7 Things to Do Right Now If You're Looking for a New Job

By Mary Truslow on January 06, 2017

Is it just me or does this new year feel particularly introspective? Have you spent the last week thinking about goals and projects for the year ahead?

Should I take a trip? Is it time to renovate the kitchen? Is it time for a new job?

Sometimes “new year/new job” is a fleeting thought, but other times, January 1 is a catalyst for a career move that is a long time coming. If you’re serious about looking for a new role, here are seven things you can do right now to shift from musing to moving.

1) Know yourself and what matters to you. This may sound trite, but I cannot tell you how many jobseekers I speak with who, when asked what they want and what they’re looking for, honestly have no idea. Before you start your search, start with yourself. Determine what your strengths are, your must-haves, and your goals for your next role.

2) Research the market. Particularly if you've been off the market for a while, research the skills in demand. "Relevancy" is huge, so identify the language being used in job openings to emphasize your relevant, in-demand skills across your resume, LinkedIn profile, portfolio, etc.

3) Use your network. This has been said many times, but it can't be said enough. Your network is the best, most underutilized resource for finding a new job. But it requires outreach. Identify contacts/advocates at the companies you want to work for and connect. Or find someone in your network who has a connection at those companies. Maybe you pursue a referral or introduction. Maybe you secure an informational interview. Is networking intimidating? Yes. Is it impossible? No.

4) Google yourself. Before you start your search, make sure your social presence is...presentable. Facebook, Instagram, Twitter, all of it. In the marketing and creative industry, your social accounts are a great way to showcase your point of view as well as your professional and personal values. Just be sure that your presence is consistent, appropriate and true to you. (And if you have "digital" in your job title, know that employers expect more from you online, e.g. more than ten connections on LinkedIn.)

5) Have a strategy and a game plan. A real game plan. Complete with a "hire by" date. Putting a date on the calendar for when you want to be in your next job will help keep you motivated.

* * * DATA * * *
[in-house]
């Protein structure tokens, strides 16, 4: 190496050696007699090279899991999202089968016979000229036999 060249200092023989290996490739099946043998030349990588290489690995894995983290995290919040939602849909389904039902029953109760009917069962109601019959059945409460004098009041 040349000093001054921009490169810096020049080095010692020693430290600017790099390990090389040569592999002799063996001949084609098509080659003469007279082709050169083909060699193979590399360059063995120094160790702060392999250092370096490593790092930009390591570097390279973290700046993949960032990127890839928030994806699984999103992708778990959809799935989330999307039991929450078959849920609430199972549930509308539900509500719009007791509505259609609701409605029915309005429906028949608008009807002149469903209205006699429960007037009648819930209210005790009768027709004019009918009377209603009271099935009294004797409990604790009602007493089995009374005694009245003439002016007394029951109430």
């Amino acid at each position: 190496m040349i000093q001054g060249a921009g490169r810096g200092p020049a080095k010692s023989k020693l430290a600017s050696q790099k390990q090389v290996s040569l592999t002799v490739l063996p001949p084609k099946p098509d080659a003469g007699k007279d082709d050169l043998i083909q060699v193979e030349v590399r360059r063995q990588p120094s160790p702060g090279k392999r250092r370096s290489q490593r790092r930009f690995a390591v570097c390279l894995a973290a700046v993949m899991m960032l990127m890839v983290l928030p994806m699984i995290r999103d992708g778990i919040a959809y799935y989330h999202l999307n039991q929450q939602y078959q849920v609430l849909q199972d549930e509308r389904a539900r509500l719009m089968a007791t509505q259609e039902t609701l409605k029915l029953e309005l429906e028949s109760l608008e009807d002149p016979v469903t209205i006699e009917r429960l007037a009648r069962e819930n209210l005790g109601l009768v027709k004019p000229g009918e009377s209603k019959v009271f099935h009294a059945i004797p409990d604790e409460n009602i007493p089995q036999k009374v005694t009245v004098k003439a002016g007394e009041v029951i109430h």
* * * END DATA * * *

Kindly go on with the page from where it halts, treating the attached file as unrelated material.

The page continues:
6) Perfect your resume, LinkedIn profile and portfolio. These tools should be clear, consistent and an honest representation of who you are and what you've done. Read your resume aloud. At the end of each point, ask yourself the question, "So what?" This exercise will streamline your resume, illuminate the value you bring and better prepare you for inevitable interview questions like—Can you tell me about a problem you helped solve?

7) Get out of your comfort zone. Here's the truth. Looking for a new job is daunting. Particularly now that finding a job requires more networking than ever before. But, I implore you, don’t settle for online job boards. Find new connections and reconnect with old. Take a class. Connect with me! Get creative and proactive. There’s something pushing you to look. So, work a little harder, take a few risks, and find the job you deserve.

Why the Massachusetts Equal Pay Law Is Good for Everyone

By Mary Truslow on August 16, 2016

As a recruiter in Massachusetts, it’s been a very big news week. The passing of the equal pay law, heralded by many as the most progressive in the country, is a huge win for women and minorities. And because this legislation promotes transparency, fair pay and market equity in all instances, it’s really a win for everyone.

From my perspective, here are some of the ways the new law, which goes into effective July 2018, will benefit all...

Read More...

8 Lessons I Learned From Powerlifting That Will Help You In Your Job Search

By Mary Truslow on February 18, 2016

“There is no way I will ever lift enough weight to compete in a powerlifting completion.” 

That’s what I said last March, when my trainer asked if I’d be interested in trying powerlifting. I had no clue what a powerlifting competition was, how I would train for it, or quite frankly, why I would even want to do it.